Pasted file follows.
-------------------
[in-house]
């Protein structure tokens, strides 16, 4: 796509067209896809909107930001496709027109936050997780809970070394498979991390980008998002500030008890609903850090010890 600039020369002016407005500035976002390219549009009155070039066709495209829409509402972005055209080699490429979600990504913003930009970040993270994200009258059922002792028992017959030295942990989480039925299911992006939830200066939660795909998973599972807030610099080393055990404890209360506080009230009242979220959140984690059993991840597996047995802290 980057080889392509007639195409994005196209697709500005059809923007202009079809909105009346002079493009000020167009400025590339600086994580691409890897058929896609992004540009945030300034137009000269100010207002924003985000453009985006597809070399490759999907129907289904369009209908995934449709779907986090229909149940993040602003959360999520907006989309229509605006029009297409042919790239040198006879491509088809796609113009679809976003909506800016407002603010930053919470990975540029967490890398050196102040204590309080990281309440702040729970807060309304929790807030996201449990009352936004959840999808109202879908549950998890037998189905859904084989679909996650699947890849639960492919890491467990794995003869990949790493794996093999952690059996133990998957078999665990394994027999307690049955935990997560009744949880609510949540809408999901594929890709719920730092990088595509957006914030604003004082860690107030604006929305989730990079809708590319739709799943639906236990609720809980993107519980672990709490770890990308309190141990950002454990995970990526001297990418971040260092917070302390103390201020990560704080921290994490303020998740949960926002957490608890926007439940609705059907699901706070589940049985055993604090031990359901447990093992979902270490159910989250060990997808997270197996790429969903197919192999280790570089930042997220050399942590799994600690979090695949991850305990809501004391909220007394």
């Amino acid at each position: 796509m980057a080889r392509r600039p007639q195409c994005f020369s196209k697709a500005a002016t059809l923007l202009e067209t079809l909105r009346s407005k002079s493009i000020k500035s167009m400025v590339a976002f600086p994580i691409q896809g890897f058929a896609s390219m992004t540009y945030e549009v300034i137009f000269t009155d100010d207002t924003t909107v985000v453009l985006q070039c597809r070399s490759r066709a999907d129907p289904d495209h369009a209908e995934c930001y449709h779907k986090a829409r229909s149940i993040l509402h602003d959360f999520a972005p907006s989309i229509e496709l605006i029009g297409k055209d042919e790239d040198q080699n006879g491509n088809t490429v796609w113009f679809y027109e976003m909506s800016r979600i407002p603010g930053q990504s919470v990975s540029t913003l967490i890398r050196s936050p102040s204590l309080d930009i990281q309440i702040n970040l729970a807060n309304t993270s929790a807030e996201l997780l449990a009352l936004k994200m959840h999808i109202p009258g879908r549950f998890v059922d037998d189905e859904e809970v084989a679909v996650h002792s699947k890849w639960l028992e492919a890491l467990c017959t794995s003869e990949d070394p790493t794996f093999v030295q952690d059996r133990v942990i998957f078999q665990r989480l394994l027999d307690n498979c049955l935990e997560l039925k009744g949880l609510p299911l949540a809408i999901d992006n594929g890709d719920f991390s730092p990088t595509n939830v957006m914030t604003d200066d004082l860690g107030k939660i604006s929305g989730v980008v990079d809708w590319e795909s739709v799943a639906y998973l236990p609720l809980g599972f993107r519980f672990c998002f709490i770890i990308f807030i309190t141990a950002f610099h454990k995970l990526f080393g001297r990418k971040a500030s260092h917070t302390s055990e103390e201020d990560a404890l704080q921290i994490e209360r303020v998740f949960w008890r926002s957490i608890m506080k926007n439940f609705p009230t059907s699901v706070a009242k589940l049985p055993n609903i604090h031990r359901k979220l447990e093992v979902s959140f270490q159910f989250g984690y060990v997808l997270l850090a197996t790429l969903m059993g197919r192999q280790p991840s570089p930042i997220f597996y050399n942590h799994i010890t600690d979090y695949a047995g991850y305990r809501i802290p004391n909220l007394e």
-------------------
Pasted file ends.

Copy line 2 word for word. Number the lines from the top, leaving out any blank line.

């Protein structure tokens, strides 16, 4: 796509067209896809909107930001496709027109936050997780809970070394498979991390980008998002500030008890609903850090010890 600039020369002016407005500035976002390219549009009155070039066709495209829409509402972005055209080699490429979600990504913003930009970040993270994200009258059922002792028992017959030295942990989480039925299911992006939830200066939660795909998973599972807030610099080393055990404890209360506080009230009242979220959140984690059993991840597996047995802290 980057080889392509007639195409994005196209697709500005059809923007202009079809909105009346002079493009000020167009400025590339600086994580691409890897058929896609992004540009945030300034137009000269100010207002924003985000453009985006597809070399490759999907129907289904369009209908995934449709779907986090229909149940993040602003959360999520907006989309229509605006029009297409042919790239040198006879491509088809796609113009679809976003909506800016407002603010930053919470990975540029967490890398050196102040204590309080990281309440702040729970807060309304929790807030996201449990009352936004959840999808109202879908549950998890037998189905859904084989679909996650699947890849639960492919890491467990794995003869990949790493794996093999952690059996133990998957078999665990394994027999307690049955935990997560009744949880609510949540809408999901594929890709719920730092990088595509957006914030604003004082860690107030604006929305989730990079809708590319739709799943639906236990609720809980993107519980672990709490770890990308309190141990950002454990995970990526001297990418971040260092917070302390103390201020990560704080921290994490303020998740949960926002957490608890926007439940609705059907699901706070589940049985055993604090031990359901447990093992979902270490159910989250060990997808997270197996790429969903197919192999280790570089930042997220050399942590799994600690979090695949991850305990809501004391909220007394």